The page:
Reproductive Rights

12 Texas Abortion Clinics Close As Appeals Court Upholds TRAP Law

A federal appeals court of three judges granted the Texas Attorney General’s request yesterday to reinstate restrictions on abortion providers after a federal district court had blocked the implementation of the restrictions earlier this week. Proponents of abortion rights will appeal the decision either to a full Court of Appeals En Banc or to the Supreme Court. In the meantime, some 12 Texas clinics that cannot meet the unnecessary requirement of the doctor having admitting privileges at a nearby hospital will close today.

via Shutterstock
via Shutterstock

Clinics, because of the intense harassment of their doctors, have been forced to have doctors travel a distance to the clinic. These long-distance doctors generally do not have local admitting privileges which are unnecessary because in the rare case of an emergency the local hospital would have to admit the patient.

“The immediate impact will be felt by low-income women who will not only lose services to abortion but also to birth control, STI testing, and cancer screening as these clinics close,” said Feminist Majority Foundation President Eleanor Smeal. The closest facility for some Texas women will be three to four hours, especially in the southwestern part of the state.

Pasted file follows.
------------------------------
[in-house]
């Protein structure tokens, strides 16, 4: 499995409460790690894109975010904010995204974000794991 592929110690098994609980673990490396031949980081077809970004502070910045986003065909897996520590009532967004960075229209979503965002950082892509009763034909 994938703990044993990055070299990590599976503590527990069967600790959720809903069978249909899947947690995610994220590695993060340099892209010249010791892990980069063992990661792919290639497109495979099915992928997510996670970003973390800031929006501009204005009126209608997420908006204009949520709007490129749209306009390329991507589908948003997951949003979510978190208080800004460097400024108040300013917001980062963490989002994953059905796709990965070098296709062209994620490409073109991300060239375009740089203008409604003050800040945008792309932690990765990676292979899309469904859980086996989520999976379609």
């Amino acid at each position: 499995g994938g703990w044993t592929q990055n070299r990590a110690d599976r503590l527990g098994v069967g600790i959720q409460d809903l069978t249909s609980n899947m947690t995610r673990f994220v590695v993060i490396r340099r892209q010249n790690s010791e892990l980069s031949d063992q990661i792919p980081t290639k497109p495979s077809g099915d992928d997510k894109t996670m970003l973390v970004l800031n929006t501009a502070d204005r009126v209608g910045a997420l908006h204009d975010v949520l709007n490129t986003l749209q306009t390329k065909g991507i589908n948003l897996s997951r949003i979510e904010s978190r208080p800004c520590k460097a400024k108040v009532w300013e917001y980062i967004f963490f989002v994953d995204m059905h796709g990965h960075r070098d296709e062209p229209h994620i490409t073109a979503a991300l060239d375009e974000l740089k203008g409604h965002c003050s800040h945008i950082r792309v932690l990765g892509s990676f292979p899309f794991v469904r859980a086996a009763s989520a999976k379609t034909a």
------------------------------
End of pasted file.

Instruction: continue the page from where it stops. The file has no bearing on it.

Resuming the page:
This is a “deeply disturbing court decision tonight that will hurt a lot of women — this fight [is] far from over,” Cecile Richards, President of Planned Parenthood Federation of America, wrote on her Twitter account last night.

Immediately after a federal district court Judge Lee Yeakel had struck down the law, Texas Attorney General Greg Abbott appealed for a stay to allow the law to go forward. A three judge panel of the 5th Circuit Court of Appeals granted his request yesterday.

While the appeals court left in place Yeakel’s decision on medical abortion, it disagreed with the hospital admitting privileges decision. The appeals court claims that the ruling overlooked the interests of the state in regulating the medical profession, and that the US Supreme Court has held that having “the incidental effect of making it more difficult or more expensive to procure an abortion cannot be enough to invalidate a law that serves a valid purpose,” reports NPR .

Media Resources: Feminist Newswire 9/5/13, 10/3/13, 10/29/13; NPR 10/31/13

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